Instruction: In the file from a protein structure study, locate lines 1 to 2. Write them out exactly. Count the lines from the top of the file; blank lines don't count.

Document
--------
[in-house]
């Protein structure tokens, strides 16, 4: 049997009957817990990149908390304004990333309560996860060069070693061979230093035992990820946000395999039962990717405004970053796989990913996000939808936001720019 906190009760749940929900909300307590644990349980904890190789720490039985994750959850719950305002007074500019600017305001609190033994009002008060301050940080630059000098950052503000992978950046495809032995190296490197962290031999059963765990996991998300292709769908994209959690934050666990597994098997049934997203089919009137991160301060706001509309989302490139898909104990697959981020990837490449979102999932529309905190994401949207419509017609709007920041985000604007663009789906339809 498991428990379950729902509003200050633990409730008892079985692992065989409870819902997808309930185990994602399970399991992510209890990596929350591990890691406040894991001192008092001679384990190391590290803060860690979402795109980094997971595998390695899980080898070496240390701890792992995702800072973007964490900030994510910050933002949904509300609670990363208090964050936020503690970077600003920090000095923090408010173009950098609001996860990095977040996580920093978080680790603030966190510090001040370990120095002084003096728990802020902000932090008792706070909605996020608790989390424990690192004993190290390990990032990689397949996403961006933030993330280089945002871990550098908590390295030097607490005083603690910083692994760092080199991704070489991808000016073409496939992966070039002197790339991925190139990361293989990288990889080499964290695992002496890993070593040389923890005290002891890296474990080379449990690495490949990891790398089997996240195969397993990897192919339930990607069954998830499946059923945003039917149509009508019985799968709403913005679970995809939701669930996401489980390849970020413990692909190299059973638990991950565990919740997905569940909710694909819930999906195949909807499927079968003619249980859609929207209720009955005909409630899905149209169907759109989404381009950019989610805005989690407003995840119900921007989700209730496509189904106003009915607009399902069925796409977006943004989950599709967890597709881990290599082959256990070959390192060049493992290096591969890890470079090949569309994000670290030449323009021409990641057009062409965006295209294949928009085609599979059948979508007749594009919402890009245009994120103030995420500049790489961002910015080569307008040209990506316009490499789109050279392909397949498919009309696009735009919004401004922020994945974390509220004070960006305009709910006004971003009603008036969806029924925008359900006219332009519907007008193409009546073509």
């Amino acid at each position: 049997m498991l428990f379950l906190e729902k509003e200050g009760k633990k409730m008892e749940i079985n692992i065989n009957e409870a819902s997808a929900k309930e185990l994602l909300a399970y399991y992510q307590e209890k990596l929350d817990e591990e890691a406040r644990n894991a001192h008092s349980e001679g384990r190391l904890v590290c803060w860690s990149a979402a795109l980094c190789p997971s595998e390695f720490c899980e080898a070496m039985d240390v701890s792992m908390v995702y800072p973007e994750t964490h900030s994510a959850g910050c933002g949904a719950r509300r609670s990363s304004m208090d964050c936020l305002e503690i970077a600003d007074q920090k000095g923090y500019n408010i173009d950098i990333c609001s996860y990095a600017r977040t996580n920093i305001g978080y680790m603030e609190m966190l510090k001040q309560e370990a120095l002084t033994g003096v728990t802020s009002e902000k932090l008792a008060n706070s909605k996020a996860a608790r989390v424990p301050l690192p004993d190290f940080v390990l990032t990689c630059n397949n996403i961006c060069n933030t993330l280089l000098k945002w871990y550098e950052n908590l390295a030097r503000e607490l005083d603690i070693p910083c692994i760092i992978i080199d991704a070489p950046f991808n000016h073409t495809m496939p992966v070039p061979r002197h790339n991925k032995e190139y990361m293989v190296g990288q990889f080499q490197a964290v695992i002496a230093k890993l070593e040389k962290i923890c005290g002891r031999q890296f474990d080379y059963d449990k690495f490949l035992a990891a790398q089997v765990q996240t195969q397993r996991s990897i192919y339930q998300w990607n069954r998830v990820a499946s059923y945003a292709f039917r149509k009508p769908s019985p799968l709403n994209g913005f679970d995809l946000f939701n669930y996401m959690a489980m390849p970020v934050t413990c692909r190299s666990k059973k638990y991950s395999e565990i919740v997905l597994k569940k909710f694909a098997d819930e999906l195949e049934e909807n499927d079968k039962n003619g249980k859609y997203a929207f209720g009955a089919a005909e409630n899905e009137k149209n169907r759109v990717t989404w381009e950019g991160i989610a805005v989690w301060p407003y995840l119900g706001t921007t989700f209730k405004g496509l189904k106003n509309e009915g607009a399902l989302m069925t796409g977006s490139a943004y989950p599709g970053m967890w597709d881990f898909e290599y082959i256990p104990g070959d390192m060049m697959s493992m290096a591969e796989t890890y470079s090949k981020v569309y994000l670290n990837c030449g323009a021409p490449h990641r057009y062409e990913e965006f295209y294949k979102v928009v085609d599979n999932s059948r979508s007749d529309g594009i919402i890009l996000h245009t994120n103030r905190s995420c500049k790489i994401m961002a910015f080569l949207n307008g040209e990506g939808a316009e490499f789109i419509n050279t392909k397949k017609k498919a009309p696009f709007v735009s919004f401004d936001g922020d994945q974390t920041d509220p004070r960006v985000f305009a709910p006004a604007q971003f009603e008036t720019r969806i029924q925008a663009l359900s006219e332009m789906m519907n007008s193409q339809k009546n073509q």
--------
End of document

[in-house]
């Protein structure tokens, strides 16, 4: 049997009957817990990149908390304004990333309560996860060069070693061979230093035992990820946000395999039962990717405004970053796989990913996000939808936001720019 906190009760749940929900909300307590644990349980904890190789720490039985994750959850719950305002007074500019600017305001609190033994009002008060301050940080630059000098950052503000992978950046495809032995190296490197962290031999059963765990996991998300292709769908994209959690934050666990597994098997049934997203089919009137991160301060706001509309989302490139898909104990697959981020990837490449979102999932529309905190994401949207419509017609709007920041985000604007663009789906339809 498991428990379950729902509003200050633990409730008892079985692992065989409870819902997808309930185990994602399970399991992510209890990596929350591990890691406040894991001192008092001679384990190391590290803060860690979402795109980094997971595998390695899980080898070496240390701890792992995702800072973007964490900030994510910050933002949904509300609670990363208090964050936020503690970077600003920090000095923090408010173009950098609001996860990095977040996580920093978080680790603030966190510090001040370990120095002084003096728990802020902000932090008792706070909605996020608790989390424990690192004993190290390990990032990689397949996403961006933030993330280089945002871990550098908590390295030097607490005083603690910083692994760092080199991704070489991808000016073409496939992966070039002197790339991925190139990361293989990288990889080499964290695992002496890993070593040389923890005290002891890296474990080379449990690495490949990891790398089997996240195969397993990897192919339930990607069954998830499946059923945003039917149509009508019985799968709403913005679970995809939701669930996401489980390849970020413990692909190299059973638990991950565990919740997905569940909710694909819930999906195949909807499927079968003619249980859609929207209720009955005909409630899905149209169907759109989404381009950019989610805005989690407003995840119900921007989700209730496509189904106003009915607009399902069925796409977006943004989950599709967890597709881990290599082959256990070959390192060049493992290096591969890890470079090949569309994000670290030449323009021409990641057009062409965006295209294949928009085609599979059948979508007749594009919402890009245009994120103030995420500049790489961002910015080569307008040209990506316009490499789109050279392909397949498919009309696009735009919004401004922020994945974390509220004070960006305009709910006004971003009603008036969806029924925008359900006219332009519907007008193409009546073509």